Legal and regulatory requirements

The numerous fraud scandals of the recent past have contributed to the political interest in Switzerland and overseas. The legislator reacted by the passing of new laws. Associations posit “soft laws” which find their way into the corporate governance guidelines of their members.

The common feature of these regulators is that the topic of economic crime is not dealt with in its entirety but only address individual aspects. In order to stem the risk of becoming a victim of economic crime, companies and organizations have the challenge of combining all these individual parts into a whole within the realms of their compliance efforts and fine tune with their risk management system.

In the table below you find a selection of the main requirements which companies and organizations and their respective organs must be aware of.

Criminal Liability of the company

(Art 102, Criminal Law Code)
Since Art 102, subparagraph 2, Criminal Law Code came into force on 1 July 2006,  a company which does not meet all the appropriate organizational provisions  to prevent the bribing of a public official or a private person, can be criminally liable and can be subject to a fine of up to five million Swiss Francs.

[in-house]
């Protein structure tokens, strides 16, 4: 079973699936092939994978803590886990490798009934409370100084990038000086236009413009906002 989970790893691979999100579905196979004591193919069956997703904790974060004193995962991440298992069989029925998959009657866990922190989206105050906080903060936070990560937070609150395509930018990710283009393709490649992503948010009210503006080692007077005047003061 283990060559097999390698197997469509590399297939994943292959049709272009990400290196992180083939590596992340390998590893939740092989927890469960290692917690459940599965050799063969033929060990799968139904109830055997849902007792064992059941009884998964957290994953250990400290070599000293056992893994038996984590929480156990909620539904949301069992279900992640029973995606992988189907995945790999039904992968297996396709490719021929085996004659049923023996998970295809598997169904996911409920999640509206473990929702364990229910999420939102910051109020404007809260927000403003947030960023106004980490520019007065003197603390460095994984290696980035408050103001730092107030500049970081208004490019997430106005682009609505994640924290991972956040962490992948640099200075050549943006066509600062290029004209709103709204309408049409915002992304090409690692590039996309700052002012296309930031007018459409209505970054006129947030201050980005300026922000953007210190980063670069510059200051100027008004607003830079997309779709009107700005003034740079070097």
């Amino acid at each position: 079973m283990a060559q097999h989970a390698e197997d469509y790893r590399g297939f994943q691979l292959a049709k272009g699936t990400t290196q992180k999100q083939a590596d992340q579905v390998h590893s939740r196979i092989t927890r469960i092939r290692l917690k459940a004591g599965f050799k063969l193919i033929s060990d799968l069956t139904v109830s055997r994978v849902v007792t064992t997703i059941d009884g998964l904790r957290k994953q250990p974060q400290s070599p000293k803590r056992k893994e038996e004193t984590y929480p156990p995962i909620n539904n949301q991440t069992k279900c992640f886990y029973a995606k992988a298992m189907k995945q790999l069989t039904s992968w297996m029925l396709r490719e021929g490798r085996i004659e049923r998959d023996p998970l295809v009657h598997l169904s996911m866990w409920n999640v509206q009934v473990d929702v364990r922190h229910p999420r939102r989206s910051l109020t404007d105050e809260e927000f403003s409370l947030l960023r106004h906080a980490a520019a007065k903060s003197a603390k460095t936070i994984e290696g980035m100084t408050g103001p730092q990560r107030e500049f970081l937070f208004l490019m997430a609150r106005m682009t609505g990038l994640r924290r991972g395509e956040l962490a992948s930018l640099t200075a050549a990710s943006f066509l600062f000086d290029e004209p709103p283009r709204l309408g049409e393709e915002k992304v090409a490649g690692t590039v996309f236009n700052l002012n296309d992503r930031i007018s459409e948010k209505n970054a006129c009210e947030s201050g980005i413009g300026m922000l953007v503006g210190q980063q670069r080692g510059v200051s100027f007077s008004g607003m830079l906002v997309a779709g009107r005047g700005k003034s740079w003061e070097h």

Internal Control System

(Art 728a, subparagraph 1, Public Law)
All annual financial statements which are created after 1 January 2008 and exceeding certain defined monetary limits, must have a superior internal control system. Internal control systems as they are typically configured today, unfortunately do not address economic crime in its entirety.

Risk Management

(Art 663b, subparagraph 12, Public Law)
As a consequence of the regulations mentioned above, the requirements for a professional risk management have also increased. We recommend to establish a risk portfolio which also addresses economic crime.

Various Guidelines on Corporate Governance

The association of Swiss companies, economiesuisse, in conjunction with SWX (Guideline with regard to information on Corporate Governance), has created the “Swiss Code of Best Practice for Corporate Governance”. Since then, a large number of companies and organizations have adopted these recommendations.